My Florida C F O

Dear Fellow Floridians:

Last week, I highlighted the importance of preparing for the upcoming hurricane season, and I’m glad to say that we received a lot of positive feedback from newsletter readers across Florida—many of whom shared questions, concerns, and comments related to insurance companies and insurance coverage.

One of the most common questions we received was ‘how do I know if I have the right coverage in place,’ and it’s a great question. Now—before storm season begins—is the right time to evaluate your coverage. Once a storm appears and is on its way, you will lose the opportunity to purchase or modify your coverage. The answer is that there’s no one-size-fits-all insurance policy out there, but there are specific tips to keep in mind as you review your current coverage.

Atlantic Hurricanes since October 25th, 2005

Homeowners need enough insurance coverage to cover: the structure of the home, its contents such as furniture, electronics and all other personal belongings, and the cost of living in the event that you must vacate your home while it’s being repaired. Potential liabilities must also be taken into consideration when shopping for an insurance policy.

In addition to these simple tips, it’s important to keep in mind that your mortgage lender may have additional insurance requirements based on the terms of your home loan.

If you need help understanding your insurance coverage, or are in the market for a policy, call your insurance agent to have a discussion on whether or not your coverage adequately meets your needs. These experts can walk you through personalized options to modify your coverage to best protect you.

If you have additional questions, we can help. We house a team of trained insurance experts who can help walk you through the insurance process. Give us a call at 877/ 693-5236 to speak with a member of our Consumer Helpline team.

Beyond the proper amount of coverage, many of you inquired as to whether or not your insurance company has the financial strength to withstand a major storm should one head Florida’s way this year. The answer is that Florida’s property insurance market is strong, competitive, and is fit to respond to catastrophe if necessary.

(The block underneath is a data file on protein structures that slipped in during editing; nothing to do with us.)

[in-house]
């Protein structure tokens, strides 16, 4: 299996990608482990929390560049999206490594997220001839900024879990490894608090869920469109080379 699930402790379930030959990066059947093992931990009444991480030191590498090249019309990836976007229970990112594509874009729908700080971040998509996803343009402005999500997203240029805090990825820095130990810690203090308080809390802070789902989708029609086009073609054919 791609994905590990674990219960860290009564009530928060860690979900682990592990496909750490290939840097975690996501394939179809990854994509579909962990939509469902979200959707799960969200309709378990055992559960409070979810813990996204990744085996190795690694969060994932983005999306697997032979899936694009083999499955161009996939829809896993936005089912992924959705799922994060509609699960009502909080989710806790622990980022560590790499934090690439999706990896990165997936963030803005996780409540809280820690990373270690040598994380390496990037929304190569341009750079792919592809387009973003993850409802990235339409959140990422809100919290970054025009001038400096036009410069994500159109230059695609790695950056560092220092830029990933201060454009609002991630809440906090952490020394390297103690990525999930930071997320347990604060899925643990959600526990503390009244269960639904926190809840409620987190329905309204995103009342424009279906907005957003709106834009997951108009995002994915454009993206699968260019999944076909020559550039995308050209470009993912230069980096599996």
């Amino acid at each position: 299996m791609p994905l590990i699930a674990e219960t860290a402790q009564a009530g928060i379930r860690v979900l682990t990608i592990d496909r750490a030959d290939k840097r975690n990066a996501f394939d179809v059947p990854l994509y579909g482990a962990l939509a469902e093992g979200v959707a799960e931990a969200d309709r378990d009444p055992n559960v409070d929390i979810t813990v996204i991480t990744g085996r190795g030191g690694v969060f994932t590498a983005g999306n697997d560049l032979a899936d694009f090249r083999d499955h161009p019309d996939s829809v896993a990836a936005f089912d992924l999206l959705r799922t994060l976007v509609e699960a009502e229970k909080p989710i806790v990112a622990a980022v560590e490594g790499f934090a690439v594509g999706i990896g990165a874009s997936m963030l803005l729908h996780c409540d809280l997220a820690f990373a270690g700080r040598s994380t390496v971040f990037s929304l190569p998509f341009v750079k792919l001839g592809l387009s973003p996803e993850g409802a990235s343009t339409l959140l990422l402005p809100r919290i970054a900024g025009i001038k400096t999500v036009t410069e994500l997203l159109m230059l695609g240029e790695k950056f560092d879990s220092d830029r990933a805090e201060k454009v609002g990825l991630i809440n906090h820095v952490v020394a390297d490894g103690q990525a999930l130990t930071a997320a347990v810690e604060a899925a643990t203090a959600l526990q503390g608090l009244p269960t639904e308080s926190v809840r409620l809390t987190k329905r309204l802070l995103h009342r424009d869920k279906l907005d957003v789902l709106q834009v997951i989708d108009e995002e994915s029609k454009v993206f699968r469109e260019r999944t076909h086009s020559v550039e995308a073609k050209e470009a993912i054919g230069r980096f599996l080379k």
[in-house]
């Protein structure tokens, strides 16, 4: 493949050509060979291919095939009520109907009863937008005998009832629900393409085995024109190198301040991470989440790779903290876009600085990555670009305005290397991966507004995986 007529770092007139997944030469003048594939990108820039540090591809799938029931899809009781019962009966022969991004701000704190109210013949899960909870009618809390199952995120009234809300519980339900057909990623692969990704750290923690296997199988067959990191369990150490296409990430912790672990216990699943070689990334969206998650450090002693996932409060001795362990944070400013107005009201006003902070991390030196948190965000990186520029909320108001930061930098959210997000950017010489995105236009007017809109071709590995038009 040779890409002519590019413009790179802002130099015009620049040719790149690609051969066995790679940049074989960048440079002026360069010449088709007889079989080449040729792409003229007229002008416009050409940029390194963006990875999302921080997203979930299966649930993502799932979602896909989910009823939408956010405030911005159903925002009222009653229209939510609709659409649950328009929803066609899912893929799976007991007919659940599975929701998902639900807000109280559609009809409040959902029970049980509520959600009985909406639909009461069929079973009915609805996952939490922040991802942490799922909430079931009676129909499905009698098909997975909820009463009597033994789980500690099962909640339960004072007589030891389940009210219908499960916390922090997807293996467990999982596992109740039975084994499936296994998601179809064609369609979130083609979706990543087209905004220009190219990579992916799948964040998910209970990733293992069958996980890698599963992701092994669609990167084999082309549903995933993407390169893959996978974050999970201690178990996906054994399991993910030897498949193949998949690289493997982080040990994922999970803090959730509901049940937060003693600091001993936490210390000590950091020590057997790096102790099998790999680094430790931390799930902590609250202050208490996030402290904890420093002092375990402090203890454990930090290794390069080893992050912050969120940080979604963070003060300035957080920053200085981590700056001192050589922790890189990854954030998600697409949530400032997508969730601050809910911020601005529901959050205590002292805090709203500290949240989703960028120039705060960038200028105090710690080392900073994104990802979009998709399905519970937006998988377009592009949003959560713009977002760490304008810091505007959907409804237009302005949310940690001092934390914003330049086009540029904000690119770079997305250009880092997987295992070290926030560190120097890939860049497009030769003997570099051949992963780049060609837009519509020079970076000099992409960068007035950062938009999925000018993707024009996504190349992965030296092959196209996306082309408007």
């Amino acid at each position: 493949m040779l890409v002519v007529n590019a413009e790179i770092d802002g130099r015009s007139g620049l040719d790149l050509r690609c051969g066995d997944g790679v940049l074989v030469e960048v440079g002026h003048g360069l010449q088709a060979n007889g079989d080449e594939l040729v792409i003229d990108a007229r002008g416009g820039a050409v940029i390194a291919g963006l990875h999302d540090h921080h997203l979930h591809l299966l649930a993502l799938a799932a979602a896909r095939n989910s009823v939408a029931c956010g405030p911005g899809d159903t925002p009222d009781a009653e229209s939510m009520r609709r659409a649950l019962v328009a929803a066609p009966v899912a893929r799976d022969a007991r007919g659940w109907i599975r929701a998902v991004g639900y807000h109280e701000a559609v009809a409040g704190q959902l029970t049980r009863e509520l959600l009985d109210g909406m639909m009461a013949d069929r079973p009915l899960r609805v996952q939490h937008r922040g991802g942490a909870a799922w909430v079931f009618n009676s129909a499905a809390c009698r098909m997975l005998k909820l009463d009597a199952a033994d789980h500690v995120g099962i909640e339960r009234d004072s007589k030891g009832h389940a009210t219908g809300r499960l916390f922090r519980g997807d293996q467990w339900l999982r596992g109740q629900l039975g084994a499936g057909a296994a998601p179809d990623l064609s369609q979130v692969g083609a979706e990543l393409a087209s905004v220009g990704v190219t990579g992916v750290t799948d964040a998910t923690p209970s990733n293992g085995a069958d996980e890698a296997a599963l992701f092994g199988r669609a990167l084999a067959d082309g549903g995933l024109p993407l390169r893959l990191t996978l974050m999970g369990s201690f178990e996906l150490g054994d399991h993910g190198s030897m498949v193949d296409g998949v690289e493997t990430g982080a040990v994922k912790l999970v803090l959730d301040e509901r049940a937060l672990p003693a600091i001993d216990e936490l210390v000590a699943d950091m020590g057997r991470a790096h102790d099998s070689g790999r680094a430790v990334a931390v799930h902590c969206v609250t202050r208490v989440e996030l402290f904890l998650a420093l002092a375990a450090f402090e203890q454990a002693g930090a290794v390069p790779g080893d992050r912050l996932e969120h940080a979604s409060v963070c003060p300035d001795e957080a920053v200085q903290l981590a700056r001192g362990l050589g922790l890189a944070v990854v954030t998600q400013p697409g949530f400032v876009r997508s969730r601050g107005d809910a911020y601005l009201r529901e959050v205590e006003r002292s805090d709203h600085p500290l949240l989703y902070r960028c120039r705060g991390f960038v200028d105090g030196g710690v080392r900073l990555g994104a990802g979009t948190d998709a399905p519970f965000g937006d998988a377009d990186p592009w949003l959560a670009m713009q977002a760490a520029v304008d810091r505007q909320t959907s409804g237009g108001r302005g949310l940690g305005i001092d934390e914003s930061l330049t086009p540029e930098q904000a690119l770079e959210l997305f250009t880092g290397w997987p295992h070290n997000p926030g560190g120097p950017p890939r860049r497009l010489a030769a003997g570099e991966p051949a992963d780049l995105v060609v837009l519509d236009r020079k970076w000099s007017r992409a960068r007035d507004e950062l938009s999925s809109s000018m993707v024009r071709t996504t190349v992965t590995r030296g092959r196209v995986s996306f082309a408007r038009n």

I’m confident in saying so because each year, the Office of Insurance Regulation tests Florida-based property insurance companies to see how well their finances fare following disaster. By simulating the path of storms like Hurricanes Charley, Frances, Ivan and others, the Office can model companies’ ability to respond to high quantities of high dollar claims—similar to the influx of claims that come in following a hurricane. The 2016 test is still underway, but in 2015, every Florida-based company ultimately passed this very rigorous test.

They call this exercise a “stress test” and it’s exactly that—it’s meant to stress companies’ finances to make sure companies can hold up to the stress of a storm. Tests like these help to inform consumers and to provide confidence in the insurance market.

To learn more about the stress test process or to see how your company fared, visit the Office of Insurance Regulation’s website today.

Hurricane season is around the corner, and an ounce of prevention is worth a pound of cure, so take the time to invest in your family’s hurricane prevention plans. You’ll be glad you did.

Sincerely,

Jeff
Jeff Atwater
Chief Financial Officer
State of Florida

A Guide to Today's Recent Financial Topics

Financial Markets 101: A guide to today's recent financial topicsFinancial Markets The term "financial markets" typically refers to the stock market. A stock market is a physical or virtual place where buyers and sellers from around the globe trade assets such as stocks, bonds, and commodities. Familiar examples include the New York Stock Exchange (NYSE) and the NASDAQ.

The Strong Dollar A strong dollar refers to a relative situation where one U.S. dollar is worth more than one dollar of a foreign currency, such as the Euro or Japanese Yen. Most countries have their own forms of currency, or money. In order to facilitate international trade, the value of each country’s currency is determined by the exchange rate, which is the price of one countries currency in terms of another (e.g., how many Euros you get for $1 USD). As countries’ currencies fluctuate so too do exchange rates. Therefore, a currency can "appreciate" (strong) or "depreciate" (weak) in value based on those changes.

Read more about recent financial topics in the latest edition of Florida's Bottom Line.

As a one-stop shop for the latest news and valuable insight on Florida's economic and financial health, Florida's Bottom Line is CFO Atwater's award-winning, in-depth quarterly economic newsletter.

The accompanying Florida's Bottom Line website will keep you updated with the latest statistics on Florida's economy. Special reports, infographics and past editions are archived on the website for easy access.

Florida Economic Briefs

Florida’s housing market increases over the year
In April, there were over 24,000 homes sold in Florida, down 0.6 percent from this time last year. Additionally, the median sale price of homes is up 9.2 percent over the year, to a post-recession high of $213,000.
Source: Florida Realtors

Florida’s unemployment rate down in April
Florida’s unemployment rate was 4.8 percent in April, down 0.1 percentage point from March (4.9 percent) and down 0.7 percentage point from April of last year (5.5 percent). The U.S. unemployment rate was 5.0 percent in April.
Source: U.S. Bureau of Labor Statistics